On a Pale Horse Review
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The first in the Incarnations in Immortality series, On a Pale Horse by Piers Anthony follows Zane, a seeming nobody who sees Death as he’s about to commit suicide. Rather than die, he shoots Death and begrudgingly takes the incarnation’s office—cloak, scythe, pale horse, and all.

As Zane (now Death) takes the souls who teeter between Heaven and Hell, he falls in love with Luna, a woman whom Satan is bent on destroying before she’ll be able to conquer evil twenty years in the future. Zane is forced to save his love while shouldering the ambiguous responsibilities of his new office, which makes for a thrilling adventure.

On a Pale Horse offers its readers the unusual premise of Death as protagonist. Most importantly, Anthony’s protagonist is a compassionate Death, who would rather fumble through taking a soul, cause mayhem to grant a client’s last wish, or refuse to take a soul altogether than adhere to the norms of his office’s predecessor. Upon one client’s need to hear a hymn before his death, Zane brings together a rock band and a church singer into a decrepit (and abusive) nursing home. The music blares through the street, causing a riot as the soon-to-be departed receives his last wish. In another instance, Zane destroys a hospital that won’t allow one of its patients to die. These, among many, are the scenes that give pause to meditation on the ethics surrounding death and one’s right to die.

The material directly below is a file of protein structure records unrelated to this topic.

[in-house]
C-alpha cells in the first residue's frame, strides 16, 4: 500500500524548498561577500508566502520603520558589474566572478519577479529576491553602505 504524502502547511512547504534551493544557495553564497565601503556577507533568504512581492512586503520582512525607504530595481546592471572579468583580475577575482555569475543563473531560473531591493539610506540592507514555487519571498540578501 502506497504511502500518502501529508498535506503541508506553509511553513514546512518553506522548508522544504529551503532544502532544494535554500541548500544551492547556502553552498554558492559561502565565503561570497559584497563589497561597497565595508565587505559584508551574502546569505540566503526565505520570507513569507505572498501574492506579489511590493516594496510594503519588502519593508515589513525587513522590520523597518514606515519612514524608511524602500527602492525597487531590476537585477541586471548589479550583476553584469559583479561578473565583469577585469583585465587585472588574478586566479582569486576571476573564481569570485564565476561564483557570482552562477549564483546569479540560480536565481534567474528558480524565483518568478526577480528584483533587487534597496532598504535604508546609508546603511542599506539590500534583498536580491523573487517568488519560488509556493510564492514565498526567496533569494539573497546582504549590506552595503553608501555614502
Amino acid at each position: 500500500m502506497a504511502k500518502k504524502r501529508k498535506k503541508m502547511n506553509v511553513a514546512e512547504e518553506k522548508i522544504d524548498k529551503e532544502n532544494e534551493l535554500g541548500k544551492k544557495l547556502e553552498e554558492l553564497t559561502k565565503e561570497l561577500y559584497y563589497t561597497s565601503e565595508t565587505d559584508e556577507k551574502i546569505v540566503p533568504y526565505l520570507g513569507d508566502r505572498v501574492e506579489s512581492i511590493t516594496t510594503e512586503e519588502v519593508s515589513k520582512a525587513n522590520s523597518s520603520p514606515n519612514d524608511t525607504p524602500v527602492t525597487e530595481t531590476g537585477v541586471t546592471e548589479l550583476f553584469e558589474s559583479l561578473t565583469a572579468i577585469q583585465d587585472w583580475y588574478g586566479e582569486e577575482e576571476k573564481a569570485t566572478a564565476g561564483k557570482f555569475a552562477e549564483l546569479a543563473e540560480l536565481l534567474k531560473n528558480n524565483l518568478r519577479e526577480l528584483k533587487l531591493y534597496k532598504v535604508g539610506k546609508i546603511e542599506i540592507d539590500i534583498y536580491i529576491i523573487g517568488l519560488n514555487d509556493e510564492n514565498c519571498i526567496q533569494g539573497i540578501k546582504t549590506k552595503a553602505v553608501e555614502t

Though it deals with a dark subject matter, On a Pale Horse is a light fantasy, which means that humor is laced through its prose. Some scenes offer absurd situations, while other bits of humor rest in the dialogue through puns or verbal irony. When Zane is unsure whether or not to take one of his clients, that client exclaims, “Now the only certain thing in my life is taxes!” Another moment, when the Purgatory News interviews Zane’s pale horse, the reporter states, “There you have it. Straight from the horse’s mouth.” While much of Anthony’s prose played on such idioms, I never found it tiresome, forced, or unoriginal.

Published in 1983 by Del Rey, On a Pale Horse still speaks to a modern audience, providing a poignant critique of society’s view of death, compassion, and courage. The Incarnations of Immortality series continues in Bearing an Hourglass, following the incarnation of Time, and if it’s anything like the first, it’s sure to be a pleaser. Even if you don’t pick up the second book, though, On a Pale Horse is a fast-paced novel that can easily stand alone, while offering wit and contemplation of the One who rides a pale horse.

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